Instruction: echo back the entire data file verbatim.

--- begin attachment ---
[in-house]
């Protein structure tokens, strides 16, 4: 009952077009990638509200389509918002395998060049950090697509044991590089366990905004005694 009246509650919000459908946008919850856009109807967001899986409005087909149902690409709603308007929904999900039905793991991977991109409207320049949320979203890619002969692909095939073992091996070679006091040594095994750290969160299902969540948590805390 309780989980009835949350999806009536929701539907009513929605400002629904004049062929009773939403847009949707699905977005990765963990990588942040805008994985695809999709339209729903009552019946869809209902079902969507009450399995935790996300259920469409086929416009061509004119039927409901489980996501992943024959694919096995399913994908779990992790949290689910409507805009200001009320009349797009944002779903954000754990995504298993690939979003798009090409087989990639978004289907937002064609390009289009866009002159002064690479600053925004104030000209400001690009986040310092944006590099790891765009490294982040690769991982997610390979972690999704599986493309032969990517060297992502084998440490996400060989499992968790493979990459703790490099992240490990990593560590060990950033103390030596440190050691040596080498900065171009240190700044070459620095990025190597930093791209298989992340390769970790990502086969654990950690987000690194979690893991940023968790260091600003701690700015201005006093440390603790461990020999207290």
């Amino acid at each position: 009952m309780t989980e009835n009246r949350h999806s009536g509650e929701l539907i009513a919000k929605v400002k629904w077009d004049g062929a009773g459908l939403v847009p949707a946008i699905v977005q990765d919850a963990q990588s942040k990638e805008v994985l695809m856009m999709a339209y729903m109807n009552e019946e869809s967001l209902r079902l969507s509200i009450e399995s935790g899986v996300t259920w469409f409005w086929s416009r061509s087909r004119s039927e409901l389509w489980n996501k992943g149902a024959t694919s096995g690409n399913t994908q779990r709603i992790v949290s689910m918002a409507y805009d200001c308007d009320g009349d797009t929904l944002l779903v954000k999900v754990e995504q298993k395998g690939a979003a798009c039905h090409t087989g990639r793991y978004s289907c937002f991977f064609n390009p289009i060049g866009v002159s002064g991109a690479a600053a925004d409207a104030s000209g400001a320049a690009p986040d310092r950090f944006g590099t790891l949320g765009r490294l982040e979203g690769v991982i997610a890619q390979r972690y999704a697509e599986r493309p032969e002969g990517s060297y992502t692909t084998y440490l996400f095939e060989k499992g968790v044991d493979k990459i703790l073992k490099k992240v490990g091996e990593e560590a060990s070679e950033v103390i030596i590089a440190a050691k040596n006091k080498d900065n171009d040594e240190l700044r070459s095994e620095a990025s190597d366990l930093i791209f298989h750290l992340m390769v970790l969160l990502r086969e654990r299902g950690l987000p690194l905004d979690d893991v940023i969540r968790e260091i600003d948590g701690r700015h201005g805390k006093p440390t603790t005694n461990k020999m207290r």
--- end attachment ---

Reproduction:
[in-house]
């Protein structure tokens, strides 16, 4: 009952077009990638509200389509918002395998060049950090697509044991590089366990905004005694 009246509650919000459908946008919850856009109807967001899986409005087909149902690409709603308007929904999900039905793991991977991109409207320049949320979203890619002969692909095939073992091996070679006091040594095994750290969160299902969540948590805390 309780989980009835949350999806009536929701539907009513929605400002629904004049062929009773939403847009949707699905977005990765963990990588942040805008994985695809999709339209729903009552019946869809209902079902969507009450399995935790996300259920469409086929416009061509004119039927409901489980996501992943024959694919096995399913994908779990992790949290689910409507805009200001009320009349797009944002779903954000754990995504298993690939979003798009090409087989990639978004289907937002064609390009289009866009002159002064690479600053925004104030000209400001690009986040310092944006590099790891765009490294982040690769991982997610390979972690999704599986493309032969990517060297992502084998440490996400060989499992968790493979990459703790490099992240490990990593560590060990950033103390030596440190050691040596080498900065171009240190700044070459620095990025190597930093791209298989992340390769970790990502086969654990950690987000690194979690893991940023968790260091600003701690700015201005006093440390603790461990020999207290």
């Amino acid at each position: 009952m309780t989980e009835n009246r949350h999806s009536g509650e929701l539907i009513a919000k929605v400002k629904w077009d004049g062929a009773g459908l939403v847009p949707a946008i699905v977005q990765d919850a963990q990588s942040k990638e805008v994985l695809m856009m999709a339209y729903m109807n009552e019946e869809s967001l209902r079902l969507s509200i009450e399995s935790g899986v996300t259920w469409f409005w086929s416009r061509s087909r004119s039927e409901l389509w489980n996501k992943g149902a024959t694919s096995g690409n399913t994908q779990r709603i992790v949290s689910m918002a409507y805009d200001c308007d009320g009349d797009t929904l944002l779903v954000k999900v754990e995504q298993k395998g690939a979003a798009c039905h090409t087989g990639r793991y978004s289907c937002f991977f064609n390009p289009i060049g866009v002159s002064g991109a690479a600053a925004d409207a104030s000209g400001a320049a690009p986040d310092r950090f944006g590099t790891l949320g765009r490294l982040e979203g690769v991982i997610a890619q390979r972690y999704a697509e599986r493309p032969e002969g990517s060297y992502t692909t084998y440490l996400f095939e060989k499992g968790v044991d493979k990459i703790l073992k490099k992240v490990g091996e990593e560590a060990s070679e950033v103390i030596i590089a440190a050691k040596n006091k080498d900065n171009d040594e240190l700044r070459s095994e620095a990025s190597d366990l930093i791209f298989h750290l992340m390769v970790l969160l990502r086969e654990r299902g950690l987000p690194l905004d979690d893991v940023i969540r968790e260091i600003d948590g701690r700015h201005g805390k006093p440390t603790t005694n461990k020999m207290r």